There was "a vigorous flow on the surface of Mars," said chief scientist John Grotzinger of the California Institute of Technology. "We're really excited."
Present-day Mars is a frozen desert with no hint of water on its surface, but geological studies of rocks by previous missions suggest the planet was once warmer and wetter.
The latest evidence came from photos that Curiosity took revealing rounded pebbles and gravel -- a sign that the rocks were transported long distances by water and smoothed out.
It is unclear how long the water persisted on the surface, but it easily could have lasted "thousands to millions of years", said mission scientist Bill Dietrich of the University of California, Berkeley.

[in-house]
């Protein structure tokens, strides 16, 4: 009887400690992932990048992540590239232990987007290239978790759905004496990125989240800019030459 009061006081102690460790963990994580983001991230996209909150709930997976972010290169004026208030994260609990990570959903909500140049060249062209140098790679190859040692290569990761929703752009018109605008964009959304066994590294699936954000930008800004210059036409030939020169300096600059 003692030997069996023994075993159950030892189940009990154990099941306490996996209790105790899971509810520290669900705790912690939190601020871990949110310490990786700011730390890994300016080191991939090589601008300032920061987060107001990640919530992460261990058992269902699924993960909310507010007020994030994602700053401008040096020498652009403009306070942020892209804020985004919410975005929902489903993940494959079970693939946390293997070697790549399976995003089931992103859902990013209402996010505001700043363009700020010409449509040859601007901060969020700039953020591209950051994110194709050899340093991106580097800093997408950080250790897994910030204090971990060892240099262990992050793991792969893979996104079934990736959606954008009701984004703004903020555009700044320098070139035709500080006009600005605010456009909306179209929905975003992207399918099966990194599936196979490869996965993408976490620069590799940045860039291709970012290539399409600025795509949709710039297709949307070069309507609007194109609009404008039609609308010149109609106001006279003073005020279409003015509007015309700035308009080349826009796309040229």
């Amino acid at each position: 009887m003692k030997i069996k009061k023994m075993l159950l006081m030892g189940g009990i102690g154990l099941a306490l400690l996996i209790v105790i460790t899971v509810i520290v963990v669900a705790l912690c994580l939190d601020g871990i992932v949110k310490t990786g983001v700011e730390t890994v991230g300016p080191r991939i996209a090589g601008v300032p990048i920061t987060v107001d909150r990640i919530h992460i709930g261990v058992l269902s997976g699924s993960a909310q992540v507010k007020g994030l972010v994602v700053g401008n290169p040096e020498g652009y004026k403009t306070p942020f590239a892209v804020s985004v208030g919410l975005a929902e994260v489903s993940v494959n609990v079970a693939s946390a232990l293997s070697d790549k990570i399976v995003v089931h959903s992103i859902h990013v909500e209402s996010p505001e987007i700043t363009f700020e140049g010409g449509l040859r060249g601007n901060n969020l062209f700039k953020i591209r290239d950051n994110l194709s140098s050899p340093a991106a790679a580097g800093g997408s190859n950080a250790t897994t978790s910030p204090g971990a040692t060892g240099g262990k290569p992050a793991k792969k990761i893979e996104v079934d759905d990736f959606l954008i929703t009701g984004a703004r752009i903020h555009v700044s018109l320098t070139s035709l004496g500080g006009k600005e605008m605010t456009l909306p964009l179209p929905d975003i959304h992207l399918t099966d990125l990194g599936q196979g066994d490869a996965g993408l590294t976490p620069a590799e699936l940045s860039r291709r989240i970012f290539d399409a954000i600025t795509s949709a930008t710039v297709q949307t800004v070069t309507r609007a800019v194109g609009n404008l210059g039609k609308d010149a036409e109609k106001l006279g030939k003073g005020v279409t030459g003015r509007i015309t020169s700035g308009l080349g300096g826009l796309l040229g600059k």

Finding past water is a first step towards learning whether the environment could have supported microbes.
While an ancient streambed holds promise as a potentially habitable environment, scientists do not think it is a good place to preserve the carbon building blocks of life. That's why Curiosity will continue its trek to where there is a better chance of finding organics.